Book: The Last Duel by Eric Jager

A nifty idea; less good in practice

Eric Jager
The Last Duel: A True Story of Crime, Scandal, and Trial by Combat in Medieval France
Broadway Books, 2004
ISBN: 0-7679-1417-1
214 pages (main text)

The idea behind The Last Duel is a nifty one. I doubt that I have the patience to read a proper history of France during the Hundred Years' War, but The Last Duel is a slim volume about a potentially very interesting event during that time and I imagined that it would take in enough historical atmosphere that I'd get some feeling for fourteenth-century France.

It turns out that in the late fourteenth century, Jacques Le Gris and Jean de Carrouges were Norman squires and were good friends as young men. But they grew apart and then fell out in the early 1380s. They publicly made up in 1384. In 1385, after returning from fighting in an unsuccessful campaign in England, Carrouges collected his wife Marguerite from her father's castle where she had been staying, and then left her at his mother's castle while he went to Paris to do some business. On his return from Paris in late January, 1386, his wife told him that Le Gris had raped her when she had been virtually alone in the castle on January 18th. Carrouges accused Le Gris publicly and Le Gris insisted that he was innocent. Other remedies were exhausted and Carrouges challenged Le Gris to a duel to prove who was right. They fought the duel on December 29, 1386.

There's lots that's interesting in the book. The reader does get something of a sense of what life was like for the gentry and minor nobility of late fourteenth-century Normandy. The legal steps leading up to the duel and the elaborate ceremonies surrounding it are interesting and the fight itself is pretty thrilling.

But the book has flaws and they're not trivial. For one, the history is written as a narrative even though the documentary evidence it's based on is pretty scanty. As you'd expect from that, there are lots of probablys and perhapses. Mr Jager dwells on scenery when he can work out what the characters would have seen, but since he can't always do that, it doesn't add much to the immediacy of the narrative when he does. As far as I can tell, Mr Jager is scrupulous about what he knows and what he doesn't. That's a fine thing but, still, statements like:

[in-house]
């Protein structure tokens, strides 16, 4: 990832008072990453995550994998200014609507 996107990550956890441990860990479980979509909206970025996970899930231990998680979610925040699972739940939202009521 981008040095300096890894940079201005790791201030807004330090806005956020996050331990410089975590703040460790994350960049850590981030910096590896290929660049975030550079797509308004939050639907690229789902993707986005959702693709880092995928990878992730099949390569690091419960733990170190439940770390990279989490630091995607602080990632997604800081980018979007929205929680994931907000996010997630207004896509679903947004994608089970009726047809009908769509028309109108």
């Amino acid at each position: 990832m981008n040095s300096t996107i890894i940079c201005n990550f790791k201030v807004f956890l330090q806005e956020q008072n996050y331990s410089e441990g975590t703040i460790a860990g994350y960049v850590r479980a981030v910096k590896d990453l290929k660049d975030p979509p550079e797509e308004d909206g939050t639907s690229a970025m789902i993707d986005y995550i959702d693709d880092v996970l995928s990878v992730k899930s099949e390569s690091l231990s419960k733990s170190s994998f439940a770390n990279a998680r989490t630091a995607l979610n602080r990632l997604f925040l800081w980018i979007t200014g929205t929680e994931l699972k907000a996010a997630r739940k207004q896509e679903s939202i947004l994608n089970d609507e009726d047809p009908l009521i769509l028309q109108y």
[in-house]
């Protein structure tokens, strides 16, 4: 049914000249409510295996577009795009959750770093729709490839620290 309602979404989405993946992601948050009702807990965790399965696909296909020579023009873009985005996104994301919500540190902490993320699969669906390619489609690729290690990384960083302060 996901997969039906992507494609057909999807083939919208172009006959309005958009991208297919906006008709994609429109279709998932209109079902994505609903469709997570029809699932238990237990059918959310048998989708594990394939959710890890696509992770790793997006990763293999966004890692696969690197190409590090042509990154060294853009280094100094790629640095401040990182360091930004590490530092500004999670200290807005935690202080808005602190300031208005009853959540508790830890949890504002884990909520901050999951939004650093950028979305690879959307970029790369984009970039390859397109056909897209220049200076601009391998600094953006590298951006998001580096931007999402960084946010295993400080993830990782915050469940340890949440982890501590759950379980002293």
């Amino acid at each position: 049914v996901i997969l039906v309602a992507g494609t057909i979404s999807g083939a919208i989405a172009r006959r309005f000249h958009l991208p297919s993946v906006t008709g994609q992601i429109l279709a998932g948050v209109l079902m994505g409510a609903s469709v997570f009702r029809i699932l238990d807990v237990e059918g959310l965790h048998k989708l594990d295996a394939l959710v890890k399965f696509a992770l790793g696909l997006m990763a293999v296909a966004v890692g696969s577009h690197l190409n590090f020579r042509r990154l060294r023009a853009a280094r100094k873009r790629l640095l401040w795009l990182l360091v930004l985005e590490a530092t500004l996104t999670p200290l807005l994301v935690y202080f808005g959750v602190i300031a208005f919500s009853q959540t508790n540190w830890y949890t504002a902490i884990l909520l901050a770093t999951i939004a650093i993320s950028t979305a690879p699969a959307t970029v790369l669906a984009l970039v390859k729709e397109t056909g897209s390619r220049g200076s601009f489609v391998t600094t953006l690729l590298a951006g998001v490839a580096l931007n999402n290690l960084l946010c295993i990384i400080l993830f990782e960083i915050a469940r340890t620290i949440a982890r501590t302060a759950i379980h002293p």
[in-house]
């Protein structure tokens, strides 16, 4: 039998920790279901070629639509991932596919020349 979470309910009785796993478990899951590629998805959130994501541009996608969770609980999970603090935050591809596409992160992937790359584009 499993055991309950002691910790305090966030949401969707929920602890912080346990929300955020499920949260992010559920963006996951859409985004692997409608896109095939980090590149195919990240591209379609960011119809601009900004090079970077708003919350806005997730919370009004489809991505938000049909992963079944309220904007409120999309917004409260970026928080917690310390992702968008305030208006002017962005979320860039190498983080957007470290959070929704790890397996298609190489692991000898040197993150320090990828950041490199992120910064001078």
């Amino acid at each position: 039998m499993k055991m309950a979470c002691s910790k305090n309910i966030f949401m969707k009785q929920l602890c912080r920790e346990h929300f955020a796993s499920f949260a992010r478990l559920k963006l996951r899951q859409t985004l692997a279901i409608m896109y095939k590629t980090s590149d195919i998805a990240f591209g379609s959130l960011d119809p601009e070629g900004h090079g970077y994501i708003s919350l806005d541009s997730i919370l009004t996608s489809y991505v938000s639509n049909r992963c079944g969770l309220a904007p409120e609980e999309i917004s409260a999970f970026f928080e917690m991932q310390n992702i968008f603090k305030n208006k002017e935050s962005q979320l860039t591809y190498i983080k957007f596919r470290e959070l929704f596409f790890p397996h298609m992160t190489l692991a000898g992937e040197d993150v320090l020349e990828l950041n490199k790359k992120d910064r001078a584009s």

When Jean disembarked at Sluys -- or Harfleur, or one
    of the other French ports -- he hastened to
    Fountaine-le-Sorel.... (p. 50)


    Whatever happened at Count Pierre's palace that day....
    (p. 60)

don't make the narrative read smoothly and make me wonder a bit if the decision to write the book as a narrative was really all that wise. In addition, it's not clear how Mr Jager decided which party was right for the purposes of his narration until you get to the appendix. His argument there is pretty convincing, but I spent about half the book wondering how he had decided.

What's narrated is, often enough, not helped by how it's narrated. At times, the prose is repetitive and amateurish. For amateurish, take, for example:

    As he ran, he drew his own estoc, then turned to face
    Carrouges across the pile of expiring horseflesh.
    (p. 174)

Alas, the idea behind the book is better than the book is.

At the end of the last chapter, Mr Jager explains that the fight between Carrouges and Le Gris was not, in fact, the last judicial duel. It wasn't even the last judicial duel in France. It was the last judicial duel that was sanctioned by the Parliament of Paris. I suppose that that would have made a less interesting title.

Posted: Tue - January 31, 2006 at 08:03   Main   Category: